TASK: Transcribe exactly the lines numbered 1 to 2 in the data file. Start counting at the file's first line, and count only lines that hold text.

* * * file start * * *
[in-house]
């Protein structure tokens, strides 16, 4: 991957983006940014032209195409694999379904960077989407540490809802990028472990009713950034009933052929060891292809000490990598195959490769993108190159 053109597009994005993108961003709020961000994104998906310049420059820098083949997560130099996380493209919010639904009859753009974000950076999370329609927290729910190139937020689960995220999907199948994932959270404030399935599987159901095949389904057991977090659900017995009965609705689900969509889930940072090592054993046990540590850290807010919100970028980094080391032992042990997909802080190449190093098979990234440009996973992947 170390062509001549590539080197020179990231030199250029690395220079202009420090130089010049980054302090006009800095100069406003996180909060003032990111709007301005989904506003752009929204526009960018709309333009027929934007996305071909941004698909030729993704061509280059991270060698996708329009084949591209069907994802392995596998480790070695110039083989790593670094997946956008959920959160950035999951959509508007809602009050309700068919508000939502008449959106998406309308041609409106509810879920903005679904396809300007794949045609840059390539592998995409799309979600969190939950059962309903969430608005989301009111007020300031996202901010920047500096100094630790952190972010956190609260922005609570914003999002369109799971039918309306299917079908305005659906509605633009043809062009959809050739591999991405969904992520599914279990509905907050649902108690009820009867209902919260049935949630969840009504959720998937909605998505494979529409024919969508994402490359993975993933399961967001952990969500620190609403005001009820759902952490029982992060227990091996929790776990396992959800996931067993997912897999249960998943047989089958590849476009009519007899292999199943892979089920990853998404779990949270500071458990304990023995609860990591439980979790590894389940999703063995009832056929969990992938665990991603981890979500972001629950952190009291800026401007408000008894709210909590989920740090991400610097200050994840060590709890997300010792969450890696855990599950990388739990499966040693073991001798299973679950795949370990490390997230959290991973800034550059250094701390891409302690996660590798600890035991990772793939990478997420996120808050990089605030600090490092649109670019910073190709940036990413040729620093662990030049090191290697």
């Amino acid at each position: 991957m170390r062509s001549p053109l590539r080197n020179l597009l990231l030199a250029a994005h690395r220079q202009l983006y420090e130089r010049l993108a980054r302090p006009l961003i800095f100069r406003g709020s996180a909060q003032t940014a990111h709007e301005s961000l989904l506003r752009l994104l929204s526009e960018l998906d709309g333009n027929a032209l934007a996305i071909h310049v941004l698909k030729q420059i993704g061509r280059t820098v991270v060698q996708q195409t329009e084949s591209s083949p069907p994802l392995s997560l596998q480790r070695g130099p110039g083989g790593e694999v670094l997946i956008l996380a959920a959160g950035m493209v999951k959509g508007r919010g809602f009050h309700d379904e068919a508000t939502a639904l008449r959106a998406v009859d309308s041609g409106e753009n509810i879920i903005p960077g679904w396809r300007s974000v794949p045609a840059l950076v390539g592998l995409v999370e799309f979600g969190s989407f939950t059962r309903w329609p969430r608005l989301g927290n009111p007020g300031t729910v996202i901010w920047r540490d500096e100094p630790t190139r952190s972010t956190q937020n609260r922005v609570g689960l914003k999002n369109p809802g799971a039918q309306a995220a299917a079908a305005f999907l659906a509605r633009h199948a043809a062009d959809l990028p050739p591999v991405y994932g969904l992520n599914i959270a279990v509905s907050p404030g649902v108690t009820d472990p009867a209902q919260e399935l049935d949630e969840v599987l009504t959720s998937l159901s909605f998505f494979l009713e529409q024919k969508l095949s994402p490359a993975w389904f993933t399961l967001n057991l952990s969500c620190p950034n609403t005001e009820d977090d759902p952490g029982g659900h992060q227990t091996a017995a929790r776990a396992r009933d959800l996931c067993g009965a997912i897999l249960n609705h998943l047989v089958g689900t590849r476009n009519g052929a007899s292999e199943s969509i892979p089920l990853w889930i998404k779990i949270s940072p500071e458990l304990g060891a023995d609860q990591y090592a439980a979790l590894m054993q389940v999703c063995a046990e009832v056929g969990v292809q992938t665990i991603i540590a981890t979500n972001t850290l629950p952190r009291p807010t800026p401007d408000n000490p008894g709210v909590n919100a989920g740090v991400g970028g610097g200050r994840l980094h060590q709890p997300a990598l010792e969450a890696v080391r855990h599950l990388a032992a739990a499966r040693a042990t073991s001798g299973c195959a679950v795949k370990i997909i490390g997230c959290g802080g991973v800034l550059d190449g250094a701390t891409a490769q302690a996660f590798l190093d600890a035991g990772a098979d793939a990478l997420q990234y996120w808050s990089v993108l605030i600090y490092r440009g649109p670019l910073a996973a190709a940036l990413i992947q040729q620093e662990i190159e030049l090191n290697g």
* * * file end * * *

[in-house]
């Protein structure tokens, strides 16, 4: 991957983006940014032209195409694999379904960077989407540490809802990028472990009713950034009933052929060891292809000490990598195959490769993108190159 053109597009994005993108961003709020961000994104998906310049420059820098083949997560130099996380493209919010639904009859753009974000950076999370329609927290729910190139937020689960995220999907199948994932959270404030399935599987159901095949389904057991977090659900017995009965609705689900969509889930940072090592054993046990540590850290807010919100970028980094080391032992042990997909802080190449190093098979990234440009996973992947 170390062509001549590539080197020179990231030199250029690395220079202009420090130089010049980054302090006009800095100069406003996180909060003032990111709007301005989904506003752009929204526009960018709309333009027929934007996305071909941004698909030729993704061509280059991270060698996708329009084949591209069907994802392995596998480790070695110039083989790593670094997946956008959920959160950035999951959509508007809602009050309700068919508000939502008449959106998406309308041609409106509810879920903005679904396809300007794949045609840059390539592998995409799309979600969190939950059962309903969430608005989301009111007020300031996202901010920047500096100094630790952190972010956190609260922005609570914003999002369109799971039918309306299917079908305005659906509605633009043809062009959809050739591999991405969904992520599914279990509905907050649902108690009820009867209902919260049935949630969840009504959720998937909605998505494979529409024919969508994402490359993975993933399961967001952990969500620190609403005001009820759902952490029982992060227990091996929790776990396992959800996931067993997912897999249960998943047989089958590849476009009519007899292999199943892979089920990853998404779990949270500071458990304990023995609860990591439980979790590894389940999703063995009832056929969990992938665990991603981890979500972001629950952190009291800026401007408000008894709210909590989920740090991400610097200050994840060590709890997300010792969450890696855990599950990388739990499966040693073991001798299973679950795949370990490390997230959290991973800034550059250094701390891409302690996660590798600890035991990772793939990478997420996120808050990089605030600090490092649109670019910073190709940036990413040729620093662990030049090191290697």